Both these letters missed out the dreaded ‘v’ word. And again it is the letter that the BMJ rejected which speaks volumes about the influence of Big Pharma. This was the letter written by a HART supporter, referred to the Counter Disinformation Unit for his troubles.
As a retired physician, I welcome the BMJ’s exposure of the opaque funding of the Royal Colleges by the pharmaceutical industry  and your latest open letter . The large donation from Pfizer may explain the Colleges’ reluctance to tackle the issue of the subtle censorship of their members.
I, along with around 50 other health professionals and academics, signed a detailed fully referenced letter to the MHRA in May 2021 cautioning them against approving mRNA covid vaccines for use in children . Not surprisingly, they went ahead anyway without answering any of the concerns raised. But perhaps more shocking was that the Department of Health and Social Care forwarded all our names to the Counter Disinformation Unit, where they remain to this day. This only came to light almost 2 years later after a detailed investigation by Big Brother Watch .
My letter to the President of the Royal College of Physicians, asking for support in questioning this approach to raising medical concerns, produced the extraordinary reply that “as the letter was open and published, I suppose that is to be expected.” If the letter had been an invitation to a child pornography or terrorist website then referral to the CDU would be entirely appropriate, but surely not for a fully referenced scientific letter highlighting potential harm to patients.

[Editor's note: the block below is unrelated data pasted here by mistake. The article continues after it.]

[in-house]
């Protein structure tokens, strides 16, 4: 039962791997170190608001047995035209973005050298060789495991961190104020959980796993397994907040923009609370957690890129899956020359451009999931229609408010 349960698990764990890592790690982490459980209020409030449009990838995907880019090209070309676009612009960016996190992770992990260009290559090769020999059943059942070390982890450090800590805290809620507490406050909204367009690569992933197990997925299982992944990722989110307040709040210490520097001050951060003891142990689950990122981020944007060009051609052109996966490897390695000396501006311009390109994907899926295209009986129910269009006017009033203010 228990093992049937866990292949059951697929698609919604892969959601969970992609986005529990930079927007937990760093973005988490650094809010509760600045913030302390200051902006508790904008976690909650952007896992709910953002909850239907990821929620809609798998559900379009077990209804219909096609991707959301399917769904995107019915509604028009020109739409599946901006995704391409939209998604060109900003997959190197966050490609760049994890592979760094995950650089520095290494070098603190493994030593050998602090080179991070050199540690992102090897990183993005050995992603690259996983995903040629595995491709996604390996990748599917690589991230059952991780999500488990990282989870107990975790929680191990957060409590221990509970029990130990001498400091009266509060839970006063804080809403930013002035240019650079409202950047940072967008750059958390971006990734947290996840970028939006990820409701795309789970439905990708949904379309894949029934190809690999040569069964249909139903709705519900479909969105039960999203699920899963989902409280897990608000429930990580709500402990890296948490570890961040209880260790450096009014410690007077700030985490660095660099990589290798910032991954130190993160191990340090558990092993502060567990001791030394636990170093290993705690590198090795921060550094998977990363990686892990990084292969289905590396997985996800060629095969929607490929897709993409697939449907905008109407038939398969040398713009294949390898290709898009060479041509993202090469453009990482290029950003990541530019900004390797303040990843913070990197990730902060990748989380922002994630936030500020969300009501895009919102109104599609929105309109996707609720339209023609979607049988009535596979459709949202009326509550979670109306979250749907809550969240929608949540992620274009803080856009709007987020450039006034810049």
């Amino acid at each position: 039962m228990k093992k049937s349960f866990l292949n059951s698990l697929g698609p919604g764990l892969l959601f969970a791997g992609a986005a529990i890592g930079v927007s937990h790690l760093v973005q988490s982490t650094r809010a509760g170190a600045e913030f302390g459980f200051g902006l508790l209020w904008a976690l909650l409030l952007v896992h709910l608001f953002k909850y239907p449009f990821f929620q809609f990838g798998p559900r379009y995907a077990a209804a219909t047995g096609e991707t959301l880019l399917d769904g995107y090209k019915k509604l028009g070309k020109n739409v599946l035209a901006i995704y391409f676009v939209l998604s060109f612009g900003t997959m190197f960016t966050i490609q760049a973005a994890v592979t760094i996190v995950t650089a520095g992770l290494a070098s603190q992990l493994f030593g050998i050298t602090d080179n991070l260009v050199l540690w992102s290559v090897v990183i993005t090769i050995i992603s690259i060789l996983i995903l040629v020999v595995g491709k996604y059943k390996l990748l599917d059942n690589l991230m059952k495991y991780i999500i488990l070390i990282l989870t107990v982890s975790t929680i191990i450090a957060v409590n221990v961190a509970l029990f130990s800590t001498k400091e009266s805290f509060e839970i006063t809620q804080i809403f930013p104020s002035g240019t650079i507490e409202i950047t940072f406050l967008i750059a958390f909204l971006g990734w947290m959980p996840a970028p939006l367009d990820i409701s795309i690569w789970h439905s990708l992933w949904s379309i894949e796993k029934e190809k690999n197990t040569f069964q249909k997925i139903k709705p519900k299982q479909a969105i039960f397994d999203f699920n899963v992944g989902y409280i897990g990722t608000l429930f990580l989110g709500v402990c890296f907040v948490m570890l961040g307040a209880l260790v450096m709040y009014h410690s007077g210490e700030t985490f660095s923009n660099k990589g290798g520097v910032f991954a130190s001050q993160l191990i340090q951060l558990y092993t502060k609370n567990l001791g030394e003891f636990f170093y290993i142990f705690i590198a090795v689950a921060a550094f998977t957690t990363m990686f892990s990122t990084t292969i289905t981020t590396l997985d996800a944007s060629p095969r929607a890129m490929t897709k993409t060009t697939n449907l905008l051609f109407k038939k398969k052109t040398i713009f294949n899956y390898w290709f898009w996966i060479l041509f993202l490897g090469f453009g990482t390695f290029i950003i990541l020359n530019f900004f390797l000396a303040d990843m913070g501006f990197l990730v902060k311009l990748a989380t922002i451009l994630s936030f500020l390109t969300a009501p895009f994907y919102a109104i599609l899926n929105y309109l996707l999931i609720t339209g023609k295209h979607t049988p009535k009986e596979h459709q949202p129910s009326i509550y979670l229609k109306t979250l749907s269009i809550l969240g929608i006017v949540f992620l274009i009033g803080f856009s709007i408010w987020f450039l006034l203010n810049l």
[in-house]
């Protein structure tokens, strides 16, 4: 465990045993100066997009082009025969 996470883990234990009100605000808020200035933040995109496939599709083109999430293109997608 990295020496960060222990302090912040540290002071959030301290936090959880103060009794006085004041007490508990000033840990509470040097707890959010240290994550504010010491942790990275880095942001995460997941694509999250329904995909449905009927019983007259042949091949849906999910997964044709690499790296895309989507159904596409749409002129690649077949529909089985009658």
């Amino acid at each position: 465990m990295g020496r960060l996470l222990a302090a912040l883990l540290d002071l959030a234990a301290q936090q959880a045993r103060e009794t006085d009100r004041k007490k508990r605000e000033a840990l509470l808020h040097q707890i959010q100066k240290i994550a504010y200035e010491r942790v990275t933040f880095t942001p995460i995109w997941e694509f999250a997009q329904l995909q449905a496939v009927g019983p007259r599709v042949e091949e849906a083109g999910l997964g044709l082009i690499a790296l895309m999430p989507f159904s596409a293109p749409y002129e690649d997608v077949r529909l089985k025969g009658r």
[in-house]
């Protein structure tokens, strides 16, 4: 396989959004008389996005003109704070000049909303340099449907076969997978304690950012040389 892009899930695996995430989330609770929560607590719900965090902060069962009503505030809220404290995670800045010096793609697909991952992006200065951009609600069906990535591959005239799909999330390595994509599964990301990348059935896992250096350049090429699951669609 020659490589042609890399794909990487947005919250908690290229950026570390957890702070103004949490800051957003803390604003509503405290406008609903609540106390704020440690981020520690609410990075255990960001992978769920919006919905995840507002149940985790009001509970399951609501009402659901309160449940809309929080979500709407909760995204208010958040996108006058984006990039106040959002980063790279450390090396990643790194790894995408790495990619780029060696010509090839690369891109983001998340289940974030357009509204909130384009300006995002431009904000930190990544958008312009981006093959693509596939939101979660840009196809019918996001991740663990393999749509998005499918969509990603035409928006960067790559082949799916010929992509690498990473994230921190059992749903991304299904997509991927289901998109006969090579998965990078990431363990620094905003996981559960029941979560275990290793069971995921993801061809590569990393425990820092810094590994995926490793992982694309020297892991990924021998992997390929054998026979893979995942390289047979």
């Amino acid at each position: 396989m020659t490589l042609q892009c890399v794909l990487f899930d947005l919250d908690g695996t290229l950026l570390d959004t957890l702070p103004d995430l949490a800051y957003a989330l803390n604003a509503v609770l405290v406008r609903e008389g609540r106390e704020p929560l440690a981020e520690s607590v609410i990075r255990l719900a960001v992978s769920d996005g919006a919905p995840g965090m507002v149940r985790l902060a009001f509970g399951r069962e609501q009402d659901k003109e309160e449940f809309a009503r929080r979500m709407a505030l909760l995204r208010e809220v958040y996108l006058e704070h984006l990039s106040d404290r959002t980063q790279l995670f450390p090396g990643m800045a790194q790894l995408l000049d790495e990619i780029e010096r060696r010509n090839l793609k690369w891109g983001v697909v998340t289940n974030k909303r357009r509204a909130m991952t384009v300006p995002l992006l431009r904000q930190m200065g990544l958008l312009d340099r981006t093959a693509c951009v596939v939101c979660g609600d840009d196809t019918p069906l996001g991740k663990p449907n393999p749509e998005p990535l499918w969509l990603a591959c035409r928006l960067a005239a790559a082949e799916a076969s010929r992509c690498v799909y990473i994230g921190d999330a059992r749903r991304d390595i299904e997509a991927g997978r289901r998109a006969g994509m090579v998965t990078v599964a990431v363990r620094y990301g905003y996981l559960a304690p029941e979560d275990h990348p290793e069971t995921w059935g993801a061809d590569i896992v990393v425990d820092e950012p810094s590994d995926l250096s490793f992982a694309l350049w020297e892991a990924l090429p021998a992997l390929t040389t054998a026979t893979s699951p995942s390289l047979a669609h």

Dr Geoffrey Maidment, MD, FRCP, retired consultant physician
In another September opinion piece by regular BMJ writer Dr Helen Salisbury, ‘Covid booster chaos’ reasonably chronicled the chaos for GPs caused by reduced payment levels and changing dates for autumn booster schedule. The article bemoans the lack of information about the new Pirola variant that has led to the date change and concludes:
‘Clearly, it would be sensible to get the “best guess” vaccine into as many arms as possible, beginning with the most vulnerable patients’.
Dr Fatou Mbow, a practising GP, wrote in her rapid response:
‘I wonder how doctors came to consider “sensible” an action they know nothing about, let alone “get the “best guess” vaccine into as many arms as possible” when such promoted action is on healthy individuals (“healthy” with regards to an infection a vaccine is usually expected to prevent). The “do no harm” principle really seems to have been forgotten in this Covid 19 epidemic, for reasons unclear to me. I sincerely hope this oversight isn’t in relation to the financial considerations at the very heart of this article
Given the discussion around the funding of the Colleges and indeed of the BMJ outlined above, it is hard to find reassurance.
Meanwhile, Dr Salisbury is a Senior Medical Education Fellow at the University of Oxford – extremely worrying that such uncritical thinking is being taught to the next generation of doctors.